From a long time ago, in some organizations, management is ruling by a culture of fear. Nowadays that word is still used very much and almost never too quickly. As far as I am concerned, the media cannot write enough about it.
What is happening here? Well, you can recognize a culture of fear when there is either an unsafe atmosphere in the workplace or when there is room for intimidation, hidden agendas and abuse of power.
In the event of an escalation, the culture of fear will even reach the press. But it started way before a simple press message. What are the characteristics of managing by fear? You can read all about that in this article!
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Firstly I will describe the definition and meaning of a culture of fear:
In a culture of fear there is usually management behavior in which fear is used as a motive and motivator to enforce obedience (or even better: slavery). Yes, I would almost call it slavery, a modern version of it. It is an unfortunate situation, in which every employee is or has to be completely subservient. Management will always home in on (alleged) weaknesses.
Imagine a boss asks you which parts of work you like best and the tasks that you would rather skip. Beware of telling him what you do not like, as he is after your weaknesses!
Abuse of power
The main characteristic of the culture of fear is that there is emotional blackmailing by those in power, often the manager or the supervisor. As you can see from the above example management will be active to discover what you like least.
There is an abuse of power when people use their position to belittle, humiliate, gag, and compel others to obedience. There is also an abuse of power when too much is covered up and whistleblowers know they would be punished! The resulting outcome will be disastrous. Here are some symptoms.
Sickness and absenteeism
Bad leadership can lead to high absenteeism rates. Employees get sick and symptoms such as being over-strained or having burnout are widely known. What has to happen? In any case, it is clear that trust management needs to be worked on. However, there is no pill for sale or a method.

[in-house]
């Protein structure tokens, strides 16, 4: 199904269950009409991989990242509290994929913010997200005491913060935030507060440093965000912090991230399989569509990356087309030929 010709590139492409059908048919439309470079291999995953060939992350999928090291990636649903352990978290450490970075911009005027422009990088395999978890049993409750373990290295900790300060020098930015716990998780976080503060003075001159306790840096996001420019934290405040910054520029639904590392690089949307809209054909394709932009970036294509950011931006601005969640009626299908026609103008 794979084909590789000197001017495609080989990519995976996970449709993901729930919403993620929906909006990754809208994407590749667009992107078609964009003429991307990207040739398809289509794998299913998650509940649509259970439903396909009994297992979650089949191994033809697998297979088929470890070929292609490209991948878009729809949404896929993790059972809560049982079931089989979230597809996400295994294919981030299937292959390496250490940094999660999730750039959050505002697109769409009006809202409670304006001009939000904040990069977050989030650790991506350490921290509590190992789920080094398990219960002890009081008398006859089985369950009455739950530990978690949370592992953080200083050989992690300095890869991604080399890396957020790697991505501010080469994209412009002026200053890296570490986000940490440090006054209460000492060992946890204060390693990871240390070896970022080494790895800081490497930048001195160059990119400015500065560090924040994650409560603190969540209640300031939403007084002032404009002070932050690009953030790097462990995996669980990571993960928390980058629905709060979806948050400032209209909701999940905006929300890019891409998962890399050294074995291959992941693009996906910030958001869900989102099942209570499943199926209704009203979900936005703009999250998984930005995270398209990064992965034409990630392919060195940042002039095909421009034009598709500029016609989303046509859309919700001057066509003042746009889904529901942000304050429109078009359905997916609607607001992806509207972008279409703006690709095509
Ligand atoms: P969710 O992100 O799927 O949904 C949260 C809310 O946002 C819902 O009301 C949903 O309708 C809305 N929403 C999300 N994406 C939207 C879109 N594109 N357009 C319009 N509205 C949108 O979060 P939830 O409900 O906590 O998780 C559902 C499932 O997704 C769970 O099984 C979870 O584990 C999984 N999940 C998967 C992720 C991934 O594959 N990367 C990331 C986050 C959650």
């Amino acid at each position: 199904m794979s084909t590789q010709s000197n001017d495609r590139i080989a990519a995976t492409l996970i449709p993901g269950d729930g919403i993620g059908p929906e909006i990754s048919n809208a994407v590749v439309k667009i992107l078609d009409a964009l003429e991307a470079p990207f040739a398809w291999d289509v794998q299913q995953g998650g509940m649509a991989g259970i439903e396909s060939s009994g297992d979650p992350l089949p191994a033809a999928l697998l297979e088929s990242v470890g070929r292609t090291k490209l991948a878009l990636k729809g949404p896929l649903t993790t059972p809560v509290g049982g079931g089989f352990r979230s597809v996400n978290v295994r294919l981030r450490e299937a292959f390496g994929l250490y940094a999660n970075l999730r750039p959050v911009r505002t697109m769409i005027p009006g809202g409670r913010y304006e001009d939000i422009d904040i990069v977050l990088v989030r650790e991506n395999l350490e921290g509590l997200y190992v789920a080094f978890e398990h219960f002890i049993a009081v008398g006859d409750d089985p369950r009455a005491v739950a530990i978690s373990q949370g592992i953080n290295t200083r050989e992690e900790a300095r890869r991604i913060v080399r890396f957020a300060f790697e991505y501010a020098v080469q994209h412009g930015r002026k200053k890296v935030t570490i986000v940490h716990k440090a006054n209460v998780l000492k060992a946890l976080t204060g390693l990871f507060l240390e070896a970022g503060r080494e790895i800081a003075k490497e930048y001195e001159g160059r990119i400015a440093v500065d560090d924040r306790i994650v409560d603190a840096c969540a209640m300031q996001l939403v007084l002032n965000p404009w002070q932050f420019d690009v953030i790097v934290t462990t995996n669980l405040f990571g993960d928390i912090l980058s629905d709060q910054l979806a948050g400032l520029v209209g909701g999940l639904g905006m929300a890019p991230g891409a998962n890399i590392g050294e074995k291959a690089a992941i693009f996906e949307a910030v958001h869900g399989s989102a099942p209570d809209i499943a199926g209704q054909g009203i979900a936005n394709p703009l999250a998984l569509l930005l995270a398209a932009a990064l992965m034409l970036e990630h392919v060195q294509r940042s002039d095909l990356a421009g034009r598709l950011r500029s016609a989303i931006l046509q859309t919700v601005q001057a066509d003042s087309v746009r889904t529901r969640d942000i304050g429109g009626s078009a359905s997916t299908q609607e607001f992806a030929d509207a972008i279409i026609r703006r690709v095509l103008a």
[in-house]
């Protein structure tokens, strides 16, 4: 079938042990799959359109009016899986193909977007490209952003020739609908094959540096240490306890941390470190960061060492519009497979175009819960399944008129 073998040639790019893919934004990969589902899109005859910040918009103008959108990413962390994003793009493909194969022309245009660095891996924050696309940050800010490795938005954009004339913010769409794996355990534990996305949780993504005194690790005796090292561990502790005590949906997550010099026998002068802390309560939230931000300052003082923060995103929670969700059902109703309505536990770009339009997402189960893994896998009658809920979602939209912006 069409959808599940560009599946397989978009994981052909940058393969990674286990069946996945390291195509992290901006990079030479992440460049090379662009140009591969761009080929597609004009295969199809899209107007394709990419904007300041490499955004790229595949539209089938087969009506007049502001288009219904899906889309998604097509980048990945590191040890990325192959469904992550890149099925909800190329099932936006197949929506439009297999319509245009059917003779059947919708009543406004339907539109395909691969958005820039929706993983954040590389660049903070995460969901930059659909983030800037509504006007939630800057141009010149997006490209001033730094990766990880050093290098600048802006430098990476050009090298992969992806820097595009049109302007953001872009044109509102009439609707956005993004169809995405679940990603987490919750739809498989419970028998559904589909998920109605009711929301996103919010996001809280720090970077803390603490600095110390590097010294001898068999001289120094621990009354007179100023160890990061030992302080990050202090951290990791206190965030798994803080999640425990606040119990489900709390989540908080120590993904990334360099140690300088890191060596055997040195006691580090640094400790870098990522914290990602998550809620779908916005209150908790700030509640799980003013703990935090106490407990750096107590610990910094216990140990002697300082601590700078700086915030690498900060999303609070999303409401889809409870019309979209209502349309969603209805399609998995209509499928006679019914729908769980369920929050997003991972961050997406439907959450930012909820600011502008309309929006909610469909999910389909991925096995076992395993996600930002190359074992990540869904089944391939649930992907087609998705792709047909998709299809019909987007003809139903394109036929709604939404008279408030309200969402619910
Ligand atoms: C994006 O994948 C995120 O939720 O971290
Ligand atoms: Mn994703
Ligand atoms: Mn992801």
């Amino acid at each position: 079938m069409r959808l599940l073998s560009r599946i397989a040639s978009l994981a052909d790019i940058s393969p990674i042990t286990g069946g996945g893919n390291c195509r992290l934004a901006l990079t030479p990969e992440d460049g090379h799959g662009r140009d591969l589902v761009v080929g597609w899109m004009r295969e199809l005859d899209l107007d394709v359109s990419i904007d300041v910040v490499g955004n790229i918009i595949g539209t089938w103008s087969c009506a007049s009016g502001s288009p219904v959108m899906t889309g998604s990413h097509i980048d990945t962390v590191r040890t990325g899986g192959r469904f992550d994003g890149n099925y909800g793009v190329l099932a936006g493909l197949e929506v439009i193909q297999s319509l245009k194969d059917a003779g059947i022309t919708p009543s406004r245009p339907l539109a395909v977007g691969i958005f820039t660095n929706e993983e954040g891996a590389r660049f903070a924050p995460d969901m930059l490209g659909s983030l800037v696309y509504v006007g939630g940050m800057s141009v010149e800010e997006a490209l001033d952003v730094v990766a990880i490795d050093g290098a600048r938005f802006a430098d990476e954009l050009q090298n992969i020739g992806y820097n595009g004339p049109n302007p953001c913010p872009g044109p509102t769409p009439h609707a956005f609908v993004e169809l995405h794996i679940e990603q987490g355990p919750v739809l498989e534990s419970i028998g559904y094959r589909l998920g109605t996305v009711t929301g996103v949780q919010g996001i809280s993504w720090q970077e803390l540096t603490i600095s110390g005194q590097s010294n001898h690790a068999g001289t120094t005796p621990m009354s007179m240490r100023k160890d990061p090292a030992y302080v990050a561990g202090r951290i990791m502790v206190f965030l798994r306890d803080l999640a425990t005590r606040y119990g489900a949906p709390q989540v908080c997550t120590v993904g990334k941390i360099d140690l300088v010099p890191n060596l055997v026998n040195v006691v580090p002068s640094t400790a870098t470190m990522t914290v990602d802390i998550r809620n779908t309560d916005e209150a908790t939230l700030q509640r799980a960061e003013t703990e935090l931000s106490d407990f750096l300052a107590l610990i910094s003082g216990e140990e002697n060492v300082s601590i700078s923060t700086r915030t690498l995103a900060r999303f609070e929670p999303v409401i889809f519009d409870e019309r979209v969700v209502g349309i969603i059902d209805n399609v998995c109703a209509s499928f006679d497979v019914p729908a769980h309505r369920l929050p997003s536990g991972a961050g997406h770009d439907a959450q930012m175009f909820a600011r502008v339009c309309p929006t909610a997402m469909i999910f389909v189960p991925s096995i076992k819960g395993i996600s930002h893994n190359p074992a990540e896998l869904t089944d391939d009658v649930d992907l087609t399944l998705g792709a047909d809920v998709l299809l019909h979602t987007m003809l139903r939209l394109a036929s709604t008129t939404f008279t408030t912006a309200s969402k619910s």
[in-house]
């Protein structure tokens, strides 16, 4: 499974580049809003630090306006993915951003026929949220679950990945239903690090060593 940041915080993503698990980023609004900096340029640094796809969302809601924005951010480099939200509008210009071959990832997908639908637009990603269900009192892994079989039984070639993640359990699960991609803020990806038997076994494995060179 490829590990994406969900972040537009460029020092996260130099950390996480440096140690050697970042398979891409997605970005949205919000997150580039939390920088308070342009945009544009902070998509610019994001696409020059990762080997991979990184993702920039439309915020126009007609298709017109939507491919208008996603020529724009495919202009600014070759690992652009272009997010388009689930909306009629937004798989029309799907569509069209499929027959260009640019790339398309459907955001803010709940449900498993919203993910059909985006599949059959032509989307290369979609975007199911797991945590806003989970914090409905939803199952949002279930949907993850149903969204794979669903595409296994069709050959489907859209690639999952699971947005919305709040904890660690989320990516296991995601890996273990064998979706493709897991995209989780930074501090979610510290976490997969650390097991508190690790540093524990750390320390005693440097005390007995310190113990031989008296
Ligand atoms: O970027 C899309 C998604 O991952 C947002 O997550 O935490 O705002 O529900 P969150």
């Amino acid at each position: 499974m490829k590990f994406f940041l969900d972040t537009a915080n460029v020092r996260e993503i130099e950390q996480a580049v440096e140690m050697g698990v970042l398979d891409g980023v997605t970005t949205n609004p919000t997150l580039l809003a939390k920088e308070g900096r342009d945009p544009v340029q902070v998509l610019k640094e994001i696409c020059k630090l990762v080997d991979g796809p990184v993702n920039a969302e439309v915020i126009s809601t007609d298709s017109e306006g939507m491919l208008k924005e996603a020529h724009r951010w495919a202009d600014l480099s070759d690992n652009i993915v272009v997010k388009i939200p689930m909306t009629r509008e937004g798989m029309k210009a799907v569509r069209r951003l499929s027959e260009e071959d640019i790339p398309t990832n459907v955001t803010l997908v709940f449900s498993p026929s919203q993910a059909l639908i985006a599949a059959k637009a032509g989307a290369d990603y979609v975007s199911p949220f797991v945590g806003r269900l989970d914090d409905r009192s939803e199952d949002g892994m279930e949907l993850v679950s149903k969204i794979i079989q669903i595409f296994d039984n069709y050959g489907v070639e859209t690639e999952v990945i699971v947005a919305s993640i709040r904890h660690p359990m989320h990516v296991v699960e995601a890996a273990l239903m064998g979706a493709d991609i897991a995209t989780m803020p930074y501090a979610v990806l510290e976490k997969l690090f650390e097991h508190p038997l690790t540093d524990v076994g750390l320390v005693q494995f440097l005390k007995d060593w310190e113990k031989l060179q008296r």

It concerns the undercurrent within the organizations, but note that 90% of the iceberg is underwater. This also applies here. That is the gut feeling that prevails in the organization but does not appear above the table. The trick is to get this gut feeling on the table and that will only succeed if sufficient safety is offered.
Responding to fears
Responding to fear occurs through the relationship of dependence that exists between employee and employer. It is not without reason that there is the proverb “whose bread one eats, whose word one speaks”.
The employee depends on the management or the management team because otherwise the continuity of income would be compromised. In a culture of fear, this is often abused. It addresses the fear of job loss to force employees to walk the beaten track.
Management by fear
As you have seen, the culture of fear is complicated and very different for each situation. Therefore, I am going to mention a number of characteristics. You may recognize some:
Unsafe and suspicious
There is insufficient trust within the organization and there is insecurity within the organization or the team. Even the coaches and advisers that the organization uses appear to be in no way objective, being a friend of the management. In other words: nepotism.
This simply means that stories the employees tell the coach in confidence are fed back to the management. This even applies to the internal confidential adviser who no longer feels frank and free in the role of confidentiality.
Uncertainty and hidden agendas
The culture of fear is often ruled by ambiguity and politics. Employees do not know where they stand: they have no idea where the management wants to go with the organization or they notice that the management talks differently. In addition, the management uses hidden agendas. A striking example was witnessed when vacancies were placed during a reorganization when it was already decided in advance who would be appointed. Stupid thought, to let your staff know!